The Atari STe is the successor of the Atari STf (The 'e' stands for 'enhanced') and is almost fully compatible with the STf.
In september 1986, Atari decided to make a successor to the STf. They planned to equip it with enhanced video features : Atari said then that the STe will have a 640 x 400 with 16 colors among 4096 and a 320 x 200 with 256 colors among 4096 graphic modes. Unfortunately, eventually, the STe will have none of these graphic modes.
The new features are :
- a new version of the OS ("Rainbow" TOS 1.6 and later, 1.62),
- a Blitter chip to quick perform memory moves (it is the the Mega STf one),
- the video chip (Shifter) has been enhanced: the STe can perform, as the Amiga, hardware scrolling in all directions and it is possible to write into the video counters. It also handle 4096 colors instead of 512, unfortunately, it can only display a maximum of 16 of them (without trick).
- 'phase lock' of the video output to an external video source permitting direct linking to genlocking device.
- It has enhanced sound features too: two 8 bit PCM (Pulse Coded Modulation) channels which can replay stereo sound at 6.25, 12.5, 25, or 50 KHz and which can be mixed with the 3 FM channels.
Despite its new and interesting features, the Atari STe was a flop in the marketplace. The STf market was too important and the software editors (especially game editors) didn't sell STe versions of their products.
There was an interesting variation on the STe in the R&D labs of Atari, called the STe+, which had an AMD 286 chip and a small IDE hard drive built in. Quite why this was abandoned nobody really knows, but a number of working prototypes were found in Atari's Mexico office when Atari finally blinked out of existence and have appeared on ebay from time to time.
Contributors: Malcolm Ramage.
PC emulator by James Cronin:
I had a 512 version of the STe, which we later upgraded to 1024 by the purchase of additional memory. We also later purchased a second floppy drive for it. As you said the main limitation to it was the graphics which you could switch between High, Medium and Standard. The High mode was only in black and white on the TV output. The nice thing was that they had a phono composite video output on them which allowed them to easily be hooked upto a projector / large TV.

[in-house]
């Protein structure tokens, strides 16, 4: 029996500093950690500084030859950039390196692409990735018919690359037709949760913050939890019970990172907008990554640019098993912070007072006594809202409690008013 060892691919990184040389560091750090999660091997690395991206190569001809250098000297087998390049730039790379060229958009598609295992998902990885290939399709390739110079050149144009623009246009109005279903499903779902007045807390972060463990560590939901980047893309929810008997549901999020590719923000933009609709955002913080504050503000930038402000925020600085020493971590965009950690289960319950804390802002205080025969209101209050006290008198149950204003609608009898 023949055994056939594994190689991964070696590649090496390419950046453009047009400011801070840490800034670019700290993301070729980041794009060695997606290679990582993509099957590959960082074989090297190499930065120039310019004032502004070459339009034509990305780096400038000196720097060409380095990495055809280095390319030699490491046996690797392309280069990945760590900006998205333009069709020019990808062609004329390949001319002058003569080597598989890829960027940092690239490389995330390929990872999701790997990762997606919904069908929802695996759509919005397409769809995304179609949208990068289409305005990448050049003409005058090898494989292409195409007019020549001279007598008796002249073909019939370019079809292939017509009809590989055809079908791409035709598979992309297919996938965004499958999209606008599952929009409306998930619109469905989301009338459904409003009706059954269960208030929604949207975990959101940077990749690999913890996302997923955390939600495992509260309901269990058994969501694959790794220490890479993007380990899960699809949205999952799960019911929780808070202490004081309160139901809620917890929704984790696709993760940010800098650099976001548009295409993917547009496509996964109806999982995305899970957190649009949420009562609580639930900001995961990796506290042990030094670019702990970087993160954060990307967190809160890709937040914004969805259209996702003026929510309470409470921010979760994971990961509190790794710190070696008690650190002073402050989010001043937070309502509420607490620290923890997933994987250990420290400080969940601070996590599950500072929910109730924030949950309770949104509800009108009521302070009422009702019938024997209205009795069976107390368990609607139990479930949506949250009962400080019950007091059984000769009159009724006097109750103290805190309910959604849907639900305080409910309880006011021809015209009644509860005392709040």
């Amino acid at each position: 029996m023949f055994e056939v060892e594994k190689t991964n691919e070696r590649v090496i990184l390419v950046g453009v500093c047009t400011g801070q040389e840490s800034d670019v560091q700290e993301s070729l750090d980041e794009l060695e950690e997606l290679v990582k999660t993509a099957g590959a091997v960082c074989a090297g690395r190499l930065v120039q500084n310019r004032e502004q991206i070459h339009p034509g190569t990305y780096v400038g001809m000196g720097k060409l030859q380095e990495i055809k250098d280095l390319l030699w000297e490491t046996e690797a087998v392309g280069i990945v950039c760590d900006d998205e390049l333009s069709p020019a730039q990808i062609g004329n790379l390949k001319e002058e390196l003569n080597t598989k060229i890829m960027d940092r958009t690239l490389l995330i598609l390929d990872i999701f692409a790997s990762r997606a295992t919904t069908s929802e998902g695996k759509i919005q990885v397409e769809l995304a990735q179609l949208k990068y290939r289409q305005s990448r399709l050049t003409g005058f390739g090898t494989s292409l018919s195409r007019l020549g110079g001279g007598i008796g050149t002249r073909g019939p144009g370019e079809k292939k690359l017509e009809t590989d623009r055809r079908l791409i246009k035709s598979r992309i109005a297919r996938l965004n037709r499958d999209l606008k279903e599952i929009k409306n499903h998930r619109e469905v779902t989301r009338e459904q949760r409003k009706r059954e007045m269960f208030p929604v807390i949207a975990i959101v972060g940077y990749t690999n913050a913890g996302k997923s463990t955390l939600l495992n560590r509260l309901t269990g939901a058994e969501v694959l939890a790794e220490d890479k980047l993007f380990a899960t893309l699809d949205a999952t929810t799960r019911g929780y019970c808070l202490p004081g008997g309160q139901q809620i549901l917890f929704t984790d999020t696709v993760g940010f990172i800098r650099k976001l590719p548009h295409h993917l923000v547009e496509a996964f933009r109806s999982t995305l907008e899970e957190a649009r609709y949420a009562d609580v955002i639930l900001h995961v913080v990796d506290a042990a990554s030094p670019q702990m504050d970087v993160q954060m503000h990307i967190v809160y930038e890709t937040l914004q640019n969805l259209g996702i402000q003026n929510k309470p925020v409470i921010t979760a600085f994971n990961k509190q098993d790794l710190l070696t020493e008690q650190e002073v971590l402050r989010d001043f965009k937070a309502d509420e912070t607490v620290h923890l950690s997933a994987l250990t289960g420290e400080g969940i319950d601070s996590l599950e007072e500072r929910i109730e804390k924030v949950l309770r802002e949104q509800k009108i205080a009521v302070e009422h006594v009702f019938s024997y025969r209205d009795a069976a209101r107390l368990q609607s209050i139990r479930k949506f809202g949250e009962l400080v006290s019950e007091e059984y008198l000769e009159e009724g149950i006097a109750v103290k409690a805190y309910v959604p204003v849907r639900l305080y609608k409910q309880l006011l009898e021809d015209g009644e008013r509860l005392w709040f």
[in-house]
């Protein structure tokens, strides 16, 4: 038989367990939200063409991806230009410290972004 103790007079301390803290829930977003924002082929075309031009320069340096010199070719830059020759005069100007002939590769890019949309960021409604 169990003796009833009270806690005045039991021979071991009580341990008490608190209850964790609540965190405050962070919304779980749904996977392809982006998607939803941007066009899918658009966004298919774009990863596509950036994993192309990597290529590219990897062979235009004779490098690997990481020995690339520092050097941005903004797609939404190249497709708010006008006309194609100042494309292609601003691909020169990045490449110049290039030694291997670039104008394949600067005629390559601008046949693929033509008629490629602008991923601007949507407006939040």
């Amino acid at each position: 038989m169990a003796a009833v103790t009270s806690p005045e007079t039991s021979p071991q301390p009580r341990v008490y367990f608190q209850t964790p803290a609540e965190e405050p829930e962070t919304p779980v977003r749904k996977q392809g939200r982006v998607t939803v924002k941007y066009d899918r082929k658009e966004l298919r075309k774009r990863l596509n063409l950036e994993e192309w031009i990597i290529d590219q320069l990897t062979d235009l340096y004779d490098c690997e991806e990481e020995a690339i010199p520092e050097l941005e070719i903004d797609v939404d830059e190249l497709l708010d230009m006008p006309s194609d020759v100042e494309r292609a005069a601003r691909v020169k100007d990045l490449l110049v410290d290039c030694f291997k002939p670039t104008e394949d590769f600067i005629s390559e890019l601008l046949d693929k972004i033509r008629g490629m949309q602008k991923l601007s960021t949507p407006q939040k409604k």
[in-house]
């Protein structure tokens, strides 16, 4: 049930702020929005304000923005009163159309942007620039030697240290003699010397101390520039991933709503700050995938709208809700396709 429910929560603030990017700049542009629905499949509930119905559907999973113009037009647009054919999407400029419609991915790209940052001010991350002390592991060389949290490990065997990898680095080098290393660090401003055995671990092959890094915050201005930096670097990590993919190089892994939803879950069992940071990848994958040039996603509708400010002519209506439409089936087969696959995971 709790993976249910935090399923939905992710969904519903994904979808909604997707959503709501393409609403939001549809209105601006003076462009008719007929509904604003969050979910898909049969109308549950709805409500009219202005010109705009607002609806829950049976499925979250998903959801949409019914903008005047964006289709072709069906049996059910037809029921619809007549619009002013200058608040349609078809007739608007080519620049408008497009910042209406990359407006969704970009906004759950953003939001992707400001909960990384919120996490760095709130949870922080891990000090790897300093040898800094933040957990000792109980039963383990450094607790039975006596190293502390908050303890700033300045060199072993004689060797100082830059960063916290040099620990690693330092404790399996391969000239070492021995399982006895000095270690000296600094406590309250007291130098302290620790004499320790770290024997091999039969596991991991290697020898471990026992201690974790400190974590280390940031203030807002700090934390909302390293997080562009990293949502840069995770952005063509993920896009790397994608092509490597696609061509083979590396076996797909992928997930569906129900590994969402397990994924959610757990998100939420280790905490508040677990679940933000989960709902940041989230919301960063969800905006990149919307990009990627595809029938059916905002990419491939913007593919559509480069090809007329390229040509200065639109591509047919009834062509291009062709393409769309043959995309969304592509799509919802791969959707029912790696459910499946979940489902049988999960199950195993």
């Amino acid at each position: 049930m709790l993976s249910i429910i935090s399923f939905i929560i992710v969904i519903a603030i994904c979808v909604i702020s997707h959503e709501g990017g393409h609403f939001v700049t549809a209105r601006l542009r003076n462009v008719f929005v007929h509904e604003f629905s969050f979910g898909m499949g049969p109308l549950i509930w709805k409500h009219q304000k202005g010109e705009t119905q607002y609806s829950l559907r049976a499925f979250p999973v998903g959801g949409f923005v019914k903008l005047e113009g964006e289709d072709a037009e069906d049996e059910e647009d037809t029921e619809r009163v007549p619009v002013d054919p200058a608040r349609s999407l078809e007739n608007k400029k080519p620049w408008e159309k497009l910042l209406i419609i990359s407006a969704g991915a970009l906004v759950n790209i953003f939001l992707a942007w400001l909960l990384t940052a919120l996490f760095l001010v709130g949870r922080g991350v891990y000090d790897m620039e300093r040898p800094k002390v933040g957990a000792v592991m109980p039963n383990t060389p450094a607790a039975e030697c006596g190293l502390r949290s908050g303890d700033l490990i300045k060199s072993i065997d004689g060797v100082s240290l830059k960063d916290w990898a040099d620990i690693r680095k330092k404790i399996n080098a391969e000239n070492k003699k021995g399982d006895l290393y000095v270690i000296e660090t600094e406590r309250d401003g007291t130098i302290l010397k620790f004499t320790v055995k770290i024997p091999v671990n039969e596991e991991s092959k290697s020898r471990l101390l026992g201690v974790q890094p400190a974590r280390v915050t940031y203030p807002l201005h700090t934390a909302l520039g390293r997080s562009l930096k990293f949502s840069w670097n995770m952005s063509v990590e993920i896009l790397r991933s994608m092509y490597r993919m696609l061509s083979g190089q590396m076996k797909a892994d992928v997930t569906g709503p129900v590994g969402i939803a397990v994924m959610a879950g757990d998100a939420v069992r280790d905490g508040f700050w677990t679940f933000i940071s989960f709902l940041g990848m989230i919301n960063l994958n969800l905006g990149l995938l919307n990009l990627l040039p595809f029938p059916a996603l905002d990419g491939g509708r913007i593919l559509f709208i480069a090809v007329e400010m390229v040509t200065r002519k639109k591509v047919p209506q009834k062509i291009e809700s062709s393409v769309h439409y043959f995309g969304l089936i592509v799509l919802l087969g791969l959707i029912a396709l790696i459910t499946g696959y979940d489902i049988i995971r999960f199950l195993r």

One interesting thing we fitted to ours was a PC emulator. There were a number avaliable during the lifespan of the machine, either hardware or software. the unit we chose was called ST-AT16. It consisted of an aditional card which had an AMD 286 16Mhz processor on it, and a socket for the Motorola chip this pluged into the main processor socket, and you put the motorola chip onto this card as well. Two disks were used to swap it into PC mode and you then booted dos from here.
It was painfuly slow, and as we had no hard drive was very limited as most IBM compatible software that was beign produced at this time required a hard drive to run. Te fact that the graphics were now outdated soon brought it to the end of its life. However it became a glorified typewriter for a few more years.
Software wise all we really did was run ST FM software on it and only had one piece specific for the STe which was a midi program (name slips my mind).
It was after around 4 years of good service replaced by a philips 286 with a 1024X768 X 256 colour display. The only thing that ever went wrong was the phono socket for the TV out came lose on the board, but this was quickly soldered back on.
520 / 1040 STe
Full-stroke keyboard with editing and numeric keypads
Motorola MC 68000
4 x SIMM sockets - From 512 KB up to 4 Mb
192 KB (256 KB in later versions)
40 or 80 chars. x 25 lines (bitmapped graphics)
320 x 200 (16 colors) / 640 x 200 (4 colors) / 640 x 400 (monochrome)
3 voices + 1 noise channel, 8 octaves + two 8 bit PCM channels
Cardridge, Midi (in, out), Centronics, RS232c, Hard Disk, Floppy disk, RGB, Joystick, mouse, 2 x analogue controllers, Stereo RCA jacks